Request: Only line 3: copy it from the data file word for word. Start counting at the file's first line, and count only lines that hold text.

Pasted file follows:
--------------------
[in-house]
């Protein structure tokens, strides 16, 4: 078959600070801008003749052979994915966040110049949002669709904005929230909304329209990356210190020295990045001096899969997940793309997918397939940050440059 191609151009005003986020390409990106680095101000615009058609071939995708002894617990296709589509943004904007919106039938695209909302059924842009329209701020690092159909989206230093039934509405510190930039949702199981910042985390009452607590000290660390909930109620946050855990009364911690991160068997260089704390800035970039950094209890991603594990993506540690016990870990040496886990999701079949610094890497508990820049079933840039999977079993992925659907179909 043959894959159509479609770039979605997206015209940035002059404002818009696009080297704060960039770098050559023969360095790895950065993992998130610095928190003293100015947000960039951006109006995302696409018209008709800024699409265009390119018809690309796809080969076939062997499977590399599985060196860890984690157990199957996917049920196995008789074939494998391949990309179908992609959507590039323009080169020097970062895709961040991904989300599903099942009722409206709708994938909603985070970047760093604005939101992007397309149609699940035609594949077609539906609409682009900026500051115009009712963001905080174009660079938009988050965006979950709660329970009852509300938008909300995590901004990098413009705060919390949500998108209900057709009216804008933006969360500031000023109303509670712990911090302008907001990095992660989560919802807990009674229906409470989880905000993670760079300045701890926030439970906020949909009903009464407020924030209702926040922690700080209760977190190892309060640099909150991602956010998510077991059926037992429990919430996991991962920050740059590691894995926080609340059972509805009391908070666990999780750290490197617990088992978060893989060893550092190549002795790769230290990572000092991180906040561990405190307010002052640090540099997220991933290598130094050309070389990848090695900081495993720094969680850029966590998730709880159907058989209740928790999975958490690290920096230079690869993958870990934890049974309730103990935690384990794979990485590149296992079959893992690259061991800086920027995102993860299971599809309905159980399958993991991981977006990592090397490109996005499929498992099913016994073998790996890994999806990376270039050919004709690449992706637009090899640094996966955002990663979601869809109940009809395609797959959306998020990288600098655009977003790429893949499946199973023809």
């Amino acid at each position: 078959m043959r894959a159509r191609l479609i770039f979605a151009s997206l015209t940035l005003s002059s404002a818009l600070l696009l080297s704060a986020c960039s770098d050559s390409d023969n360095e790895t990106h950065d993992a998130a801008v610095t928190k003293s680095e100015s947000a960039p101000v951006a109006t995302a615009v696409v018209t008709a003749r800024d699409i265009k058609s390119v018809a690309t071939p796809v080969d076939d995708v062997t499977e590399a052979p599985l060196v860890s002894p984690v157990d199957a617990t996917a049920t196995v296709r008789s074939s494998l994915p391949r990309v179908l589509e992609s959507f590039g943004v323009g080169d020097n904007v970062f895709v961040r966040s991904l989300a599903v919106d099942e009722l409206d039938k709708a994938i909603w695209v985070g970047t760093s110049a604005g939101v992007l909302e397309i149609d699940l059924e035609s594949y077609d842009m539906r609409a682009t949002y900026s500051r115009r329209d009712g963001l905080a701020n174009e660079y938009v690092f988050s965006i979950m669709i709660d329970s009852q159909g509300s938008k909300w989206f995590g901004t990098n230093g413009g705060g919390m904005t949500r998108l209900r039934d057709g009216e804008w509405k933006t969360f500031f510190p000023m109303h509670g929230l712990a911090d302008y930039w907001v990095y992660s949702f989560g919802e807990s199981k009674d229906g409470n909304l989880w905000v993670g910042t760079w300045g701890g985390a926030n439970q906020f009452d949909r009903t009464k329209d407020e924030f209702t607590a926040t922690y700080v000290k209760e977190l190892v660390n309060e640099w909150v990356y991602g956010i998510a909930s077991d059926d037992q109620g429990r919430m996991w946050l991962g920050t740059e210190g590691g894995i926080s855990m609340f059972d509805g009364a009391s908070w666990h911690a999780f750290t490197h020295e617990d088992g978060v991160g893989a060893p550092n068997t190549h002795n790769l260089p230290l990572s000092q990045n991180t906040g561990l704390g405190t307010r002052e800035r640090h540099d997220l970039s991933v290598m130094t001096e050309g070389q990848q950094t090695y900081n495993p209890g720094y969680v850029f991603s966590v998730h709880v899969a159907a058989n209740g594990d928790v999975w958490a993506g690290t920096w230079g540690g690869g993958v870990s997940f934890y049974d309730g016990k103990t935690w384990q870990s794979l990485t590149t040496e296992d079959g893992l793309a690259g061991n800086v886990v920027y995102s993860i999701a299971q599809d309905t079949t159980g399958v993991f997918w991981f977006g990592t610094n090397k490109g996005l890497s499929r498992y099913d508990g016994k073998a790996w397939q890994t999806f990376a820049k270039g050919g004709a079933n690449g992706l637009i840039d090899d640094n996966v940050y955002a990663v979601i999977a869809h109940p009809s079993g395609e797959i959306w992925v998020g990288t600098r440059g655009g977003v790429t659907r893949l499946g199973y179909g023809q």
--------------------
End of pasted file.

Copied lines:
């Amino acid at each position: 078959m043959r894959a159509r191609l479609i770039f979605a151009s997206l015209t940035l005003s002059s404002a818009l600070l696009l080297s704060a986020c960039s770098d050559s390409d023969n360095e790895t990106h950065d993992a998130a801008v610095t928190k003293s680095e100015s947000a960039p101000v951006a109006t995302a615009v696409v018209t008709a003749r800024d699409i265009k058609s390119v018809a690309t071939p796809v080969d076939d995708v062997t499977e590399a052979p599985l060196v860890s002894p984690v157990d199957a617990t996917a049920t196995v296709r008789s074939s494998l994915p391949r990309v179908l589509e992609s959507f590039g943004v323009g080169d020097n904007v970062f895709v961040r966040s991904l989300a599903v919106d099942e009722l409206d039938k709708a994938i909603w695209v985070g970047t760093s110049a604005g939101v992007l909302e397309i149609d699940l059924e035609s594949y077609d842009m539906r609409a682009t949002y900026s500051r115009r329209d009712g963001l905080a701020n174009e660079y938009v690092f988050s965006i979950m669709i709660d329970s009852q159909g509300s938008k909300w989206f995590g901004t990098n230093g413009g705060g919390m904005t949500r998108l209900r039934d057709g009216e804008w509405k933006t969360f500031f510190p000023m109303h509670g929230l712990a911090d302008y930039w907001v990095y992660s949702f989560g919802e807990s199981k009674d229906g409470n909304l989880w905000v993670g910042t760079w300045g701890g985390a926030n439970q906020f009452d949909r009903t009464k329209d407020e924030f209702t607590a926040t922690y700080v000290k209760e977190l190892v660390n309060e640099w909150v990356y991602g956010i998510a909930s077991d059926d037992q109620g429990r919430m996991w946050l991962g920050t740059e210190g590691g894995i926080s855990m609340f059972d509805g009364a009391s908070w666990h911690a999780f750290t490197h020295e617990d088992g978060v991160g893989a060893p550092n068997t190549h002795n790769l260089p230290l990572s000092q990045n991180t906040g561990l704390g405190t307010r002052e800035r640090h540099d997220l970039s991933v290598m130094t001096e050309g070389q990848q950094t090695y900081n495993p209890g720094y969680v850029f991603s966590v998730h709880v899969a159907a058989n209740g594990d928790v999975w958490a993506g690290t920096w230079g540690g690869g993958v870990s997940f934890y049974d309730g016990k103990t935690w384990q870990s794979l990485t590149t040496e296992d079959g893992l793309a690259g061991n800086v886990v920027y995102s993860i999701a299971q599809d309905t079949t159980g399958v993991f997918w991981f977006g990592t610094n090397k490109g996005l890497s499929r498992y099913d508990g016994k073998a790996w397939q890994t999806f990376a820049k270039g050919g004709a079933n690449g992706l637009i840039d090899d640094n996966v940050y955002a990663v979601i999977a869809h109940p009809s079993g395609e797959i959306w992925v998020g990288t600098r440059g655009g977003v790429t659907r893949l499946g199973y179909g023809q």